Hospitals in the UK were then unsafe places for patients with dementia (Andrews 2015) and delirium was largely unrecognised and untreated, sometimes because it was mistaken for a sign of dementia itself, and therefore regarded as an inevitable stage of later life, not amenable to any positive intervention. National dementia strategies in each part of the UK existed, but implementation was slow, and the planned future improvements were of little value to those affected. I would regularly hear from people who were told at a clinic that they had dementia and that they should come back in a year’s time. There was an emphasis on awareness raising with campaigns such as ‘dementia friends’, a programme launched by the Alzheimer’s Society in the UK in 2014 for people to wear ‘Dementia Friend’ badges after viewing a short lecture in person or online. The programme was misconstrued as education for health and social care staff in some places though it was at best awareness raising for lay members of the public or service providers who were not directly providing care, such as shop assistants. The practical help and advice for those living with dementia seemed to be in inverse proportion to the publicity effort.
The publisher printed 7,000 copies of the Guide in advance, but then had to reprint before publication day because of significant advance orders. For the first two weeks after publication it was in the top ten Amazon overall best sellers’ list. I was interviewed on BBC radio and television and on daytime TV on commercial channels. As of now, over 40,000 copies of the UK edition have sold. It has been translated into Polish (Andrews and Kotowska 2017) at the request of a Polish publisher and further editions have been produced for the North American market (Andrews 2016b) and other international markets in English speaking countries, such as Australia, New Zealand, Hong Kong and Singapore. I have been teaching and lecturing in each of these settings, giving opinion based on the fundamental ideas in the book.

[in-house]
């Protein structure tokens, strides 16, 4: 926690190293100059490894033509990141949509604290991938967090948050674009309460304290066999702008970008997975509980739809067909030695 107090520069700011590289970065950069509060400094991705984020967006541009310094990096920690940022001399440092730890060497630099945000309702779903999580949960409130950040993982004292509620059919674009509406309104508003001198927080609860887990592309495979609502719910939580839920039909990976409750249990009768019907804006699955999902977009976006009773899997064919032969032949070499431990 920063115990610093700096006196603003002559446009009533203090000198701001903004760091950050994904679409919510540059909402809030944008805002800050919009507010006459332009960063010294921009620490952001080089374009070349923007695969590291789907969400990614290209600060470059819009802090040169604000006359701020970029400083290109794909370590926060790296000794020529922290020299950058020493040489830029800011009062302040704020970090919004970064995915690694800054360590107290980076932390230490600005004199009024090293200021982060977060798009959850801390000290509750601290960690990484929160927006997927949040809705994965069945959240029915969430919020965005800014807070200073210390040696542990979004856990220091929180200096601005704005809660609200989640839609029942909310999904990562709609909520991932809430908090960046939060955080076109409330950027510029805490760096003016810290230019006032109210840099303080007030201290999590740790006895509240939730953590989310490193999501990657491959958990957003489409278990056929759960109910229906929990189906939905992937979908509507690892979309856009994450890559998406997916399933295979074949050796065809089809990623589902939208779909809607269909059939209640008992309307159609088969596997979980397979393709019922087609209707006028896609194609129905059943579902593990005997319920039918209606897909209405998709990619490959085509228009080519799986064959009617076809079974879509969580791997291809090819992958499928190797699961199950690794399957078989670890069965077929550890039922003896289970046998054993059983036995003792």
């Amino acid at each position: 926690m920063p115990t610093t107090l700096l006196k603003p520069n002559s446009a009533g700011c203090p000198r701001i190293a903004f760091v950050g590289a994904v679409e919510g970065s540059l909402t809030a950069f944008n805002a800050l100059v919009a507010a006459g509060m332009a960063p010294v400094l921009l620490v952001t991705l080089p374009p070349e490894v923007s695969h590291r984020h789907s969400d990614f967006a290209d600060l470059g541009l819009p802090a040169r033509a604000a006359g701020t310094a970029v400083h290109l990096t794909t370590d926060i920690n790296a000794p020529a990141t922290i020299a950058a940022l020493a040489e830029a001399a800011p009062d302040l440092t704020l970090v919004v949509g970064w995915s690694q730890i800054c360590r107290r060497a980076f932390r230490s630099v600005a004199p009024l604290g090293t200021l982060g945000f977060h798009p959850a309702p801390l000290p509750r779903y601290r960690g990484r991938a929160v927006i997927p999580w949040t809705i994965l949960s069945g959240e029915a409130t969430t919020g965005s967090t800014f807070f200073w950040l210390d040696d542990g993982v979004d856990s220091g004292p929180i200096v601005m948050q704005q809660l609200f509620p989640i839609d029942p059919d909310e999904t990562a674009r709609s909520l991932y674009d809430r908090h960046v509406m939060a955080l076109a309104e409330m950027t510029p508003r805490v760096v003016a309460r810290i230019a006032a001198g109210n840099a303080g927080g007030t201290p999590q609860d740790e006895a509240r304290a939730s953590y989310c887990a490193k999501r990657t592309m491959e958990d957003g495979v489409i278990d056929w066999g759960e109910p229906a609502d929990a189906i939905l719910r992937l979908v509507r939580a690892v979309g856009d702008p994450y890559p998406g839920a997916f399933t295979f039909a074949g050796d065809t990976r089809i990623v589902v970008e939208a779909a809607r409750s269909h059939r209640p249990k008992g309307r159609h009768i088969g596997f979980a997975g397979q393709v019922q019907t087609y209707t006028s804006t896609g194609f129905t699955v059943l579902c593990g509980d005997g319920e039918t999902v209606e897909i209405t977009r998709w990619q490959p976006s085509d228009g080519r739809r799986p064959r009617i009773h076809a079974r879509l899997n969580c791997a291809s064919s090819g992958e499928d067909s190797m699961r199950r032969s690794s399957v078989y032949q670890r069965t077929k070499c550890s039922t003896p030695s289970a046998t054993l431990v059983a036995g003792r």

Not everyone was happy, however. Chapter 12 was about the dangers of a hospital admission for someone with dementia, showing how hospitals were, and may still be, places where older people with cognitive impairment as part of their diagnoses may soon become systematically deconditioned, whereby they lose fitness or muscle tone, especially through lack of exercise. Decline is accelerated by: disturbed sleep and poor diet; minimal exercise; overuse of anti-psychotics (Simmons et al 2018); and failure to prevent, diagnose, treat, record and follow up delirium, all of which can be compounded if the people concerned are kept in long after the clinical need has ended. Indeed, delayed discharge is often due to administrative processes and budget constraints.